The mission of the Epigenomics Core is to assist investigators in performing specialized epigenomics assays and comprehensive data analyses of these large datasets. Through collaborative efforts with the other Cores of the DRTC, the effects of defined pharmacological, dietary, environmental and genetic alterations are thoroughly characterized for their effects on glucose homeostasis, insulin action, and metabolism. The role of genetic modifications in relevant tissues, such as neurons, hepatocytes, skeletal muscle, adipocytes, beta and immune cells that are related to glucose homeostasis can be directly compared by thorough and definitive experimentation in rodent models. Identification of candidate targets can be functionally confirmed or refuted by the generation of specific mouse models and validated in human populations by comparative analyses in multiple cohorts/populations. Although this is a rapidly developing field, the broad expertise assembled at Einstein's Center for Epigenomics including molecular genetics, bioinformatics and computational biology expertise allows the Epigenomics Core to provide services to DRTC investigators with a wide range of specialized, high quality methodologies and tools relevant to understanding metabolic disease processes. To accomplish these goals, the Epigenomics Core will: 1) make available to investigators specialized high-throughput molecular technological resources including microarray and massively-parallel sequencing platforms to study DNA methylation and chromatin organization;2) provide extensive quality controls and assurance information for all high-throughput assays, generated as part of each analysis;3) provide readily available dedicated systems administrators and programmers, relational database services, high-performance computing resources and data storage/backup systems through the Computational and Statistical Epigenomics Resource and Research Informatics;4) advise investigators regarding the best experimental platforms and protocols to use for the specific biological question being asked;5) disseminate current and new technological development information and foster investigator Interactions through weekly workshops and journal clubs;and 6) provide laboratory training of students, postdoctoral fellows, investigators and technical staff in performing epigenomics methodologies and data analyses. All these services are available to investigators new to diabetes research, as well as to investigators working on diabetes-related projects that can be enriched and extended by the use of the expertise and facilities of this core.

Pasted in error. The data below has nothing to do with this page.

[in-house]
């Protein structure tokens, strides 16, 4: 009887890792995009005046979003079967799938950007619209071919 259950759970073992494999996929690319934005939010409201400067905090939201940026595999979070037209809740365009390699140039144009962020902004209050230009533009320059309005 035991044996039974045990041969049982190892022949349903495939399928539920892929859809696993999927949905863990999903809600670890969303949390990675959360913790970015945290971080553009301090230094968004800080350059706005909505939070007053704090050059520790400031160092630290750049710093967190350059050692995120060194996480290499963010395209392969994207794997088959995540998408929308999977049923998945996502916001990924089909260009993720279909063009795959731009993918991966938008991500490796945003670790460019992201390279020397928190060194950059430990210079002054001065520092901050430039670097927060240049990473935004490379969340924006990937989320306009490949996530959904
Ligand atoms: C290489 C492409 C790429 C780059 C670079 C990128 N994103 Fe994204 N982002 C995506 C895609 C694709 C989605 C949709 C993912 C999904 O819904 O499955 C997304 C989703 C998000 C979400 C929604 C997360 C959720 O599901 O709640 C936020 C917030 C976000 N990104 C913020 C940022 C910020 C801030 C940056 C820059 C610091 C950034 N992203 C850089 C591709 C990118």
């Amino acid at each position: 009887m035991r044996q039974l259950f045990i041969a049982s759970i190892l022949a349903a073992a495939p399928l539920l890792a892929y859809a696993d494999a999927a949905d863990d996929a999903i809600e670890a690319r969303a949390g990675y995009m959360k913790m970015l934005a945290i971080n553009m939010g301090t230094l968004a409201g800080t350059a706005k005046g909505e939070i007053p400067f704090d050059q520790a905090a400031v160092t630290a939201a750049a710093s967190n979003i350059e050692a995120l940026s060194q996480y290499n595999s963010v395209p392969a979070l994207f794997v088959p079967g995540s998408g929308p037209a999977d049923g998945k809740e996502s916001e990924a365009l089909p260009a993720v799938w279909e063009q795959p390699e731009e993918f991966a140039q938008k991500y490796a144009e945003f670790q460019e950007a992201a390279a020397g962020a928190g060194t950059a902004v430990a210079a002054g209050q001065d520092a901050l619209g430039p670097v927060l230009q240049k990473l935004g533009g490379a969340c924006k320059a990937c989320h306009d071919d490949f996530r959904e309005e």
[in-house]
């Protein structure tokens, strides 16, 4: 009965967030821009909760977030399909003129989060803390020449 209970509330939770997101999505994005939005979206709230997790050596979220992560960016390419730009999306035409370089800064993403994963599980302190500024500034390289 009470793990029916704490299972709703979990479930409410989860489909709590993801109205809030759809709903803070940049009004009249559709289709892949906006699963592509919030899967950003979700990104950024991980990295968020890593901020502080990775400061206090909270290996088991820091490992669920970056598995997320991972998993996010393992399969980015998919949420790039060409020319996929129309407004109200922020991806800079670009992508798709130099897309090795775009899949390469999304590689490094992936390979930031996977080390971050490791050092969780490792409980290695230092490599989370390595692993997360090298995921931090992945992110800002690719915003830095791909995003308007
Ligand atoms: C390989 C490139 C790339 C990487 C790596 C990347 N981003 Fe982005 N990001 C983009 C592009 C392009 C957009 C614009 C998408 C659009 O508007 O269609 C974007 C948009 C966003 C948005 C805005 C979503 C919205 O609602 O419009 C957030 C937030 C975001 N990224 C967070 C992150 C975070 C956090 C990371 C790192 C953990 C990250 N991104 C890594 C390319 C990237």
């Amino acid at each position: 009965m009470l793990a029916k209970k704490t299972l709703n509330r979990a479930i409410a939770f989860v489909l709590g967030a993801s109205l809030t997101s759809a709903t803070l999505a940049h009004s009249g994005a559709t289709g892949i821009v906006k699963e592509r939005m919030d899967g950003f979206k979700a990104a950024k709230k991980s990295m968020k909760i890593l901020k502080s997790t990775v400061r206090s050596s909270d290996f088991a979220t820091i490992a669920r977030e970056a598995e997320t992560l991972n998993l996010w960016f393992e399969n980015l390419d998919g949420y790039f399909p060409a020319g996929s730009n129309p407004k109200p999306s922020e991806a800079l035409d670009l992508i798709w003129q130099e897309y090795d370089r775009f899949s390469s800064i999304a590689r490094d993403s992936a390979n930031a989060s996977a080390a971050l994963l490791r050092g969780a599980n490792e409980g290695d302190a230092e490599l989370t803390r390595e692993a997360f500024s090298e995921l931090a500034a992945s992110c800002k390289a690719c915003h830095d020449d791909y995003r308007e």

Public Health Relevance

The Epigenomics Core provides cost effective, high quality resources that facilitate the scientific progress made by a large group of scientists committed to improve our understanding of the genetics of diabetes in order to improve the treatment of patients with diabetes.

National Institute of Health (NIH)
National Institute of Diabetes and Digestive and Kidney Diseases (NIDDK)
Comprehensive Center (P60)
Project #
Application #
Study Section
Special Emphasis Panel (ZDK1-GRB-2)
Project Start
Project End
Budget Start
Budget End
Support Year
Fiscal Year
Total Cost
Indirect Cost
Albert Einstein College of Medicine
United States
Zip Code
Lawman, Hannah G; Mallya, Giridhar; Veur, Stephanie Vander et al. (2015) Trends in relative weight over 1 year in low-income urban youth. Obesity (Silver Spring) 23:436-42
Conlon, Beth A; Kahan, Michelle; Martinez, Melissa et al. (2015) Development and Evaluation of the Curriculum for BOLD (Bronx Oncology Living Daily) Healthy Living: a Diabetes Prevention and Control Program for Underserved Cancer Survivors. J Cancer Educ 30:535-45
Lent, Michelle R; Vander Veur, Stephanie; Mallya, Giridhar et al. (2015) Corner store purchases made by adults, adolescents and children: items, nutritional characteristics and amount spent. Public Health Nutr 18:1706-12
Goyal, Akankasha; Nimmakayala, Kameswara Rao; Zonszein, Joel (2014) Is there a paradox in obesity? Cardiol Rev 22:163-70
Beasley, Jeannette M; Gunter, Marc J; LaCroix, Andrea Z et al. (2014) Associations of serum insulin-like growth factor-I and insulin-like growth factor-binding protein 3 levels with biomarker-calibrated protein, dairy product and milk intake in the Women's Health Initiative. Br J Nutr 111:847-53
Cuervo, Ana Maria; Wong, Esther (2014) Chaperone-mediated autophagy: roles in disease and aging. Cell Res 24:92-104
Abdulla, Arian; Zhang, Yi; Hsu, Fu-Ning et al. (2014) Regulation of lipogenic gene expression by lysine-specific histone demethylase-1 (LSD1). J Biol Chem 289:29937-47
Holmes, Michael V; Lange, Leslie A; Palmer, Tom et al. (2014) Causal effects of body mass index on cardiometabolic traits and events: a Mendelian randomization analysis. Am J Hum Genet 94:198-208
Bashiri, Asher; Heo, Hye J; Ben-Avraham, Danny et al. (2014) Pregnancy complicated by obesity induces global transcript expression alterations in visceral and subcutaneous fat. Mol Genet Genomics 289:695-705
Schneider, Jaime L; Suh, Yousin; Cuervo, Ana Maria (2014) Deficient chaperone-mediated autophagy in liver leads to metabolic dysregulation. Cell Metab 20:417-32

Showing the most recent 10 out of 404 publications